Research continues into this and other Pearce families in Cambria, Indiana, Jefferson, and Clearfield Counties. A Pearce family used to operate an appliance store in Johnstown’s West End as late as the 1980s, and Pearce’s Pet Store is still active near the town of Indiana. At least one Pearce Reunion is held near the Cambria County seat of Ebensburg each year, and several family deaths have been recorded in the Johnstown newspaper. A survey of the Johnstown city directory of 1925 revealed at least a dozen Pearce families with a variety of occupations from police officer to coal mine operator. Today, the Portage phonebook lists no Pearces and the Johnstown directory lists only four. We are in the process of contacting them. As we said at the outset, we hope someday to connect all of these Pearces of West-central Pennsylvania with our large family from Pine Creek near Pittsburgh. But for now, I for one see at least one more similarity between our Pine Creek Pearces and the Pearces of Bens Creek, Portage, beyond the brothers and sisters who married the sisters and brothers: How quickly the families grew up and moved away, leaving little memory in the communities they served. I am just that much more grateful for our Original Family Narrative and the North Park legacy.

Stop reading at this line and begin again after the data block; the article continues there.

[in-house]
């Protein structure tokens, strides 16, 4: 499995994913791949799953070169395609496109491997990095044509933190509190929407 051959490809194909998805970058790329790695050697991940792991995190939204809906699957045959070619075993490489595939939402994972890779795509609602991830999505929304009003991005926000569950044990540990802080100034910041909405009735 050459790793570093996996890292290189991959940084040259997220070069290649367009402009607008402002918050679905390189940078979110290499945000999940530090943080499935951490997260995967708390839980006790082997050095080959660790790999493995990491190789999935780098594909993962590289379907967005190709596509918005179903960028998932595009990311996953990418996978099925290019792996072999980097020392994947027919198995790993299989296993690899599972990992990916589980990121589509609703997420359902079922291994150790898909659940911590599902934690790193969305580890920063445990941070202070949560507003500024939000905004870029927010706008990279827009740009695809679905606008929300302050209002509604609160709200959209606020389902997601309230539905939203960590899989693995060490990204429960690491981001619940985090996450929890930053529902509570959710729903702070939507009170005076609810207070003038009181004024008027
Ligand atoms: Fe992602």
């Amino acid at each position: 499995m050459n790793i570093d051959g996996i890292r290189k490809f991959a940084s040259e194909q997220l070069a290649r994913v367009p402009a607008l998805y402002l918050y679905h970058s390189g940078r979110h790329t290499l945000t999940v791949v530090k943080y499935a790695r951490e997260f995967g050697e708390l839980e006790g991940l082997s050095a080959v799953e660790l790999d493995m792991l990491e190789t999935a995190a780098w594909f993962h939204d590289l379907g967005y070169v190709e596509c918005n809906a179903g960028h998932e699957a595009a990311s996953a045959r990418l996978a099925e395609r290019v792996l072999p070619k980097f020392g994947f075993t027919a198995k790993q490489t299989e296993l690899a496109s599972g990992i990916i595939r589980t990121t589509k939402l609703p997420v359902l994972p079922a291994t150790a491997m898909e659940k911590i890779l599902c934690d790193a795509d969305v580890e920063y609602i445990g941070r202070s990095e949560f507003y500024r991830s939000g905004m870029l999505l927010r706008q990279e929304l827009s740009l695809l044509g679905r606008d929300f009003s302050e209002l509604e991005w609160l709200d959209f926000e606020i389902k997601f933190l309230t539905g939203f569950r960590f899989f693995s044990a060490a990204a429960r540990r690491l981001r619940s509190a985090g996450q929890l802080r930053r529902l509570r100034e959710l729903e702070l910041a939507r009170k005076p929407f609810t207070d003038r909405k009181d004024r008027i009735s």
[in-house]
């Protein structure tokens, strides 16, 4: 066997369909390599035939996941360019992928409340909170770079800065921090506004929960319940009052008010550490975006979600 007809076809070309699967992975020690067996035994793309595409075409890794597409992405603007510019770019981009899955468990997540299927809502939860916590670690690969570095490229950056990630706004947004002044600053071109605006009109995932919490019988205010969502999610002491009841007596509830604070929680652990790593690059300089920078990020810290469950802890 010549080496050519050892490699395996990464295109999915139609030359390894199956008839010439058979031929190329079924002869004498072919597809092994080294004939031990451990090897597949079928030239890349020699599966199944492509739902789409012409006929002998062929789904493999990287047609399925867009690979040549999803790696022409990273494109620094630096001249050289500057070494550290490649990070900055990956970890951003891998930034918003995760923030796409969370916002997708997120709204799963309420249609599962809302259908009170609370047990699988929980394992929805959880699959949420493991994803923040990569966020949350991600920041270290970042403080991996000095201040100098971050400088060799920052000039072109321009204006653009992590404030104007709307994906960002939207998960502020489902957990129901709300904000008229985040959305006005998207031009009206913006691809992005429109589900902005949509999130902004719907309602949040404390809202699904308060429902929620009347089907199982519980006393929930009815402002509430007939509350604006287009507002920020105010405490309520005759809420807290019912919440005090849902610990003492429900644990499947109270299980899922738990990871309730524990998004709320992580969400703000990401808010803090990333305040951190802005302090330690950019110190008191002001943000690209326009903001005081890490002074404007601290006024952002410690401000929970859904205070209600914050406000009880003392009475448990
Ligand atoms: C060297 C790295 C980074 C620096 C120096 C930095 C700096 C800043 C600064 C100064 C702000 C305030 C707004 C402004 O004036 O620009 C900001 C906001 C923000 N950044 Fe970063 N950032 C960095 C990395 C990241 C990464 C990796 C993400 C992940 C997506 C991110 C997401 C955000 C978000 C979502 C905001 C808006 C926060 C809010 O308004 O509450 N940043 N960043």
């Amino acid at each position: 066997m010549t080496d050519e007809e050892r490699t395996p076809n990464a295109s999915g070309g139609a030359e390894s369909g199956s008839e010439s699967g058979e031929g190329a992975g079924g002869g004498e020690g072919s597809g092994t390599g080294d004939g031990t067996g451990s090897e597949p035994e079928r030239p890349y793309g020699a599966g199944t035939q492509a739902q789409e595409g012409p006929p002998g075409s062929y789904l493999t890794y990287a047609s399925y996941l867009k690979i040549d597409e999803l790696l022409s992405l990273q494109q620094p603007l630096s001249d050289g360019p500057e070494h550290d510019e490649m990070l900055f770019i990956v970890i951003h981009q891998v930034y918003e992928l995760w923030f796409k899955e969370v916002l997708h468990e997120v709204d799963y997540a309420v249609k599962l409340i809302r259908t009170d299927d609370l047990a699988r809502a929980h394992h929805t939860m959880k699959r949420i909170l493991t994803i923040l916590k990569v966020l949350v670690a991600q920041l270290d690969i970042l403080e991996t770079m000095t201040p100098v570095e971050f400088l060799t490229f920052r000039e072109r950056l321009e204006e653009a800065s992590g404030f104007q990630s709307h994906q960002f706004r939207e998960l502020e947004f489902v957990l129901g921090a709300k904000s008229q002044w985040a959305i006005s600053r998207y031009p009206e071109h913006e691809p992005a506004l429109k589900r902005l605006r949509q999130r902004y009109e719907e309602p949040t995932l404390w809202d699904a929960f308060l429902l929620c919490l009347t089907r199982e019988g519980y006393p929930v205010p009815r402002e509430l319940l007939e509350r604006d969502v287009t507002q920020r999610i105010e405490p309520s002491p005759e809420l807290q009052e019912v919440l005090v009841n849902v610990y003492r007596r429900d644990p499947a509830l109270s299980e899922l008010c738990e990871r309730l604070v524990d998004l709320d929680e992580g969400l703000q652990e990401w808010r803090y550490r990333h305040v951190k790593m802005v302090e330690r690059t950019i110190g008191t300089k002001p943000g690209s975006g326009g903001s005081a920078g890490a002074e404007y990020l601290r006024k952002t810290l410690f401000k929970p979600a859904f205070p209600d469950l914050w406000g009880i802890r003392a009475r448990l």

Centennial Book Committee. Portrait of a Town: Portage, PA.
Indiana, PA: A.G. Halldin Publishing Co., 1990.
Gilpatrick, Cathy. E-mail. October 9, 2001.
Gribbin, Joe and Amy. E-mail. September 17 & 19, 2000.
Miko, Linda. E-mail. October 12, 2001.
Mutch, Frank. Personal Interview. February 28, 2001.
“Portage History.” October 1, 2001
Thomas, Russell. Personal Interview. September 25, 2001.